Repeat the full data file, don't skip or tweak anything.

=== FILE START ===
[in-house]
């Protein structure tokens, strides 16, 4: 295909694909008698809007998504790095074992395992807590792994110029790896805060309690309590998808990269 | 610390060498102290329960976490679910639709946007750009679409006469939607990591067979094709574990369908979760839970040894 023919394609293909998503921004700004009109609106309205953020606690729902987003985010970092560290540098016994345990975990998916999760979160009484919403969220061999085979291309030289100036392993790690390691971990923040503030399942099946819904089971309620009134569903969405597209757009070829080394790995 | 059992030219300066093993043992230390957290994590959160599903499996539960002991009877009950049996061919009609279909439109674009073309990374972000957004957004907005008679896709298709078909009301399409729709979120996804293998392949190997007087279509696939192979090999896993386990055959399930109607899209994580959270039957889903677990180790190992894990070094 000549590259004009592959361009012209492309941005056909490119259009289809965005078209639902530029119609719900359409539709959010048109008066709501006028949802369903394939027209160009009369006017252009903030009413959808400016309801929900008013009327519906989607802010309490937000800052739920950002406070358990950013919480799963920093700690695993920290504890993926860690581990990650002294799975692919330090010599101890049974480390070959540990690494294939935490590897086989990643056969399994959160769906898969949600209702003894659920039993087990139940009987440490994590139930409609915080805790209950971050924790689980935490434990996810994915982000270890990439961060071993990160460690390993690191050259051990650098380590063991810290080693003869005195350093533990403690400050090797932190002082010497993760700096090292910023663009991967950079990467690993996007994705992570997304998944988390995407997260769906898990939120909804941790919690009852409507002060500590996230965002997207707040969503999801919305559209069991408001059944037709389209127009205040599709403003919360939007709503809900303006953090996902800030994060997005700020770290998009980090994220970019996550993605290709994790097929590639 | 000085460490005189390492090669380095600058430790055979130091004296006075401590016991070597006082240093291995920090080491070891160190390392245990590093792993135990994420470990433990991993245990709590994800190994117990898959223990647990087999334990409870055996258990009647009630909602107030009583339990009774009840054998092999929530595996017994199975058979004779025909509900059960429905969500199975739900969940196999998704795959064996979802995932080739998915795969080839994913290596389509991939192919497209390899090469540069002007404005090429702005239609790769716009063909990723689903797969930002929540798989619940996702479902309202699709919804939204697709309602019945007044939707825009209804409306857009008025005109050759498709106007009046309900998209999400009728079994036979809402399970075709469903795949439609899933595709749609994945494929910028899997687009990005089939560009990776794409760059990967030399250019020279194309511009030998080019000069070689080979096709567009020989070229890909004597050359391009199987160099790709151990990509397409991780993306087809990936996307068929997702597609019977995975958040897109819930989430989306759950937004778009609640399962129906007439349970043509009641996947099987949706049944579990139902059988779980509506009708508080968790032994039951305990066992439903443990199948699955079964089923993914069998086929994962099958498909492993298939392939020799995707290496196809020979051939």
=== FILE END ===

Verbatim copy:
[in-house]
């Protein structure tokens, strides 16, 4: 295909694909008698809007998504790095074992395992807590792994110029790896805060309690309590998808990269 | 610390060498102290329960976490679910639709946007750009679409006469939607990591067979094709574990369908979760839970040894 023919394609293909998503921004700004009109609106309205953020606690729902987003985010970092560290540098016994345990975990998916999760979160009484919403969220061999085979291309030289100036392993790690390691971990923040503030399942099946819904089971309620009134569903969405597209757009070829080394790995 | 059992030219300066093993043992230390957290994590959160599903499996539960002991009877009950049996061919009609279909439109674009073309990374972000957004957004907005008679896709298709078909009301399409729709979120996804293998392949190997007087279509696939192979090999896993386990055959399930109607899209994580959270039957889903677990180790190992894990070094 000549590259004009592959361009012209492309941005056909490119259009289809965005078209639902530029119609719900359409539709959010048109008066709501006028949802369903394939027209160009009369006017252009903030009413959808400016309801929900008013009327519906989607802010309490937000800052739920950002406070358990950013919480799963920093700690695993920290504890993926860690581990990650002294799975692919330090010599101890049974480390070959540990690494294939935490590897086989990643056969399994959160769906898969949600209702003894659920039993087990139940009987440490994590139930409609915080805790209950971050924790689980935490434990996810994915982000270890990439961060071993990160460690390993690191050259051990650098380590063991810290080693003869005195350093533990403690400050090797932190002082010497993760700096090292910023663009991967950079990467690993996007994705992570997304998944988390995407997260769906898990939120909804941790919690009852409507002060500590996230965002997207707040969503999801919305559209069991408001059944037709389209127009205040599709403003919360939007709503809900303006953090996902800030994060997005700020770290998009980090994220970019996550993605290709994790097929590639 | 000085460490005189390492090669380095600058430790055979130091004296006075401590016991070597006082240093291995920090080491070891160190390392245990590093792993135990994420470990433990991993245990709590994800190994117990898959223990647990087999334990409870055996258990009647009630909602107030009583339990009774009840054998092999929530595996017994199975058979004779025909509900059960429905969500199975739900969940196999998704795959064996979802995932080739998915795969080839994913290596389509991939192919497209390899090469540069002007404005090429702005239609790769716009063909990723689903797969930002929540798989619940996702479902309202699709919804939204697709309602019945007044939707825009209804409306857009008025005109050759498709106007009046309900998209999400009728079994036979809402399970075709469903795949439609899933595709749609994945494929910028899997687009990005089939560009990776794409760059990967030399250019020279194309511009030998080019000069070689080979096709567009020989070229890909004597050359391009199987160099790709151990990509397409991780993306087809990936996307068929997702597609019977995975958040897109819930989430989306759950937004778009609640399962129906007439349970043509009641996947099987949706049944579990139902059988779980509506009708508080968790032994039951305990066992439903443990199948699955079964089923993914069998086929994962099958498909492993298939392939020799995707290496196809020979051939």